Miscellaneous Mental Musings of an Emerging Artist
I realize I’ve been conducting an informal and completely undocumented study of sudden audience departure.
As it is, I’ve been in a position for the past five years, working as a Neo-Futurist, to observe a number of interesting and different walk-outs–and our company aesthetic being what it is, it’s something we gradually grow to embrace as just another random element of the performance. Our five-hour production of Eugene ONeill’s Strange Interlude last March at the Goodman inspired a walk-out so dramatic and vocal that more than one person thought it had been staged.
While I don’t have the hard data to back this up, I might be willing to estimate that Too Much Light sees at least one audience member walk out every six weeks or so. This can be for any number of reasons.
Our show happens late at night and is consistently, if not with complete accuracy, referred by word-of-mouth as a comedy show. As a result, we see our share of drunken audience members arrive expecting an improv/sketch revue and then get up in disgust when they encounter instead a performance-art spectacle with occasional funny bits.
Much of our work is overtly political. We’ve had audience walkouts occur because of our unanimous support of gay rights, for example, or our more incendiary responses to the Bush administration. We accept that this might happen when we agree to put the piece into the show. One of my proudest personal moments onstage as a writer/performer occurred last winter in Washington, D.C., when I performed a monologue titled Lather, Rinse, Regret, about the case of Maher Arar, the practice of extraordinary rendition, and who we had become as a nation. I performed the monologue while solemnly washing an American flag in a tub of water. A woman in the back of the house stood up and walked to the door. I heard it close heavily behind her. I’ll never know if it was the image or the text that offended her; she never contacted me to let me know.
I feel that we are typically trained in the theatre to take a walkout as an act of aggression and often to internalize that as a judgment of performance. “The audience would not have walked out if your show was any good.” I’m sure that in such cases this is the personal assessment of those performing the exit, (and I say “perform” because a walkout is in its own way an art form, as varied and fascinating as any other art form).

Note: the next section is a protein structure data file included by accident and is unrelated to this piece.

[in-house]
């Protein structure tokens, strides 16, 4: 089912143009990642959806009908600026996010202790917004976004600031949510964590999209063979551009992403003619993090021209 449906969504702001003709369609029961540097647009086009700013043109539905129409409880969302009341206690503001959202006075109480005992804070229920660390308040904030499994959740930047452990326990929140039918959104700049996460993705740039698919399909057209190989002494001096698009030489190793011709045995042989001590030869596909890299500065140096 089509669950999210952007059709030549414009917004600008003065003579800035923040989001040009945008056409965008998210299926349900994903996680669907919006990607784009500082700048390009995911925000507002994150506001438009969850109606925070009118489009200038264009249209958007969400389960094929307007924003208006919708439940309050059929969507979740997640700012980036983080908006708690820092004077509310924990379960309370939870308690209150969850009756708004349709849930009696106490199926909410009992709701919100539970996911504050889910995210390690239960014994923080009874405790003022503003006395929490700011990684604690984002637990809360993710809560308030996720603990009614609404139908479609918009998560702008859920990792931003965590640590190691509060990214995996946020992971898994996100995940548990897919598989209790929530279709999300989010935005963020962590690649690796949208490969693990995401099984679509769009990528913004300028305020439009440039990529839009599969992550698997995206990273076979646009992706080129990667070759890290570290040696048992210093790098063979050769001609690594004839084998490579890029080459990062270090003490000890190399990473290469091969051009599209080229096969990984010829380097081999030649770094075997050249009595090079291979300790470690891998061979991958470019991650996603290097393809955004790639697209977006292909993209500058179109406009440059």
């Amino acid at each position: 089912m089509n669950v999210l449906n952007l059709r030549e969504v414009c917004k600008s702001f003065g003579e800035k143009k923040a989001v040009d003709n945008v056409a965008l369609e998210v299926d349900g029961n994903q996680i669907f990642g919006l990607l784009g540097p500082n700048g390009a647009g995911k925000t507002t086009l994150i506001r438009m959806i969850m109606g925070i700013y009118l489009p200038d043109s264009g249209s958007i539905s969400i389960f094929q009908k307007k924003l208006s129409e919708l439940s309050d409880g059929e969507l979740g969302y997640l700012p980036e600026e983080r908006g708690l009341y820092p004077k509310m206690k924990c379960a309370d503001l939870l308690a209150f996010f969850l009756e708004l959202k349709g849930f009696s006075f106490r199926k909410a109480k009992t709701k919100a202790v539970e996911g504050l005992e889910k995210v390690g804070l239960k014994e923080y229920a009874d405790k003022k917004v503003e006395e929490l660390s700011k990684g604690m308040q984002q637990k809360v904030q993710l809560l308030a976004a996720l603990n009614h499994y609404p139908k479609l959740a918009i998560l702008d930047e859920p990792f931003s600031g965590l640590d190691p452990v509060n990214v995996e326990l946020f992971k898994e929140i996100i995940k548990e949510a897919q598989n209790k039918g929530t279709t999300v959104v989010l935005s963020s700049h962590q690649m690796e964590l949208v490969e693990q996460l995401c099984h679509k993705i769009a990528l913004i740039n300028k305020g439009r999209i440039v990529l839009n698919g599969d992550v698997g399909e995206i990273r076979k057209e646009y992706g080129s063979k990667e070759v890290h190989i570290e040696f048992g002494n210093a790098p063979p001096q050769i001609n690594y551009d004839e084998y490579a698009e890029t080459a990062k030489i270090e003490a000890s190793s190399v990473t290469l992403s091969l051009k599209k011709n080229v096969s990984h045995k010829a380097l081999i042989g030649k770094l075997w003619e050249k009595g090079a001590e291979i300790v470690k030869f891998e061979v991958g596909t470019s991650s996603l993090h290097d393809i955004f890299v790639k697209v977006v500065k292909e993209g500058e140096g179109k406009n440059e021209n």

The assessment is incorrect. The walkout is simply another sentence in the conversation, and to the detriment of both the conversation and the contender, when the art chooses to respond to the walkout in whatever manner, that audience member is no longer there to counter. I have not failed as an artist when you walk out. You have failed as an audience member.
A walkout is an act of surrender. It is to admit that one has no capacity to deal with their own emotional response and can therefore not deal with the stimulus of that response.
Here’s what I can tell you for absolute certain about the numerous walkouts I’ve witnessed at Too Much Light. After they happen, the audience that remains is almost universally on our side. Even people who haven’t necessarily been enjoying the show will not stand up in sympathy and follow, will not call back to the stage that the walkout was right. Because nobody, in the end, sympathizes with a coward.
Some of those who stay despite their problems with the show send us angry letters, or bitch about our show on Yelp or wherever. I respond to the direct letters all the time and am happy to do so.
I do this because I am looking to have the conversation, not mindless adulation. People doing theatre for mindless adulation have missed the point entirely. People attending live theatre to shut their minds off and have images thrust at them for however many minutes have missed the point entirely.
I want to talk to you and I want to listen.
I cannot do that when you leave the room.
 Or, they get up because they’re about to vomit. In our box of blank nametags that we keep in the lumber storage room. An incident which will then be immortalized as a drinking song written by one of our ensemble members and performed the following weekend during the show.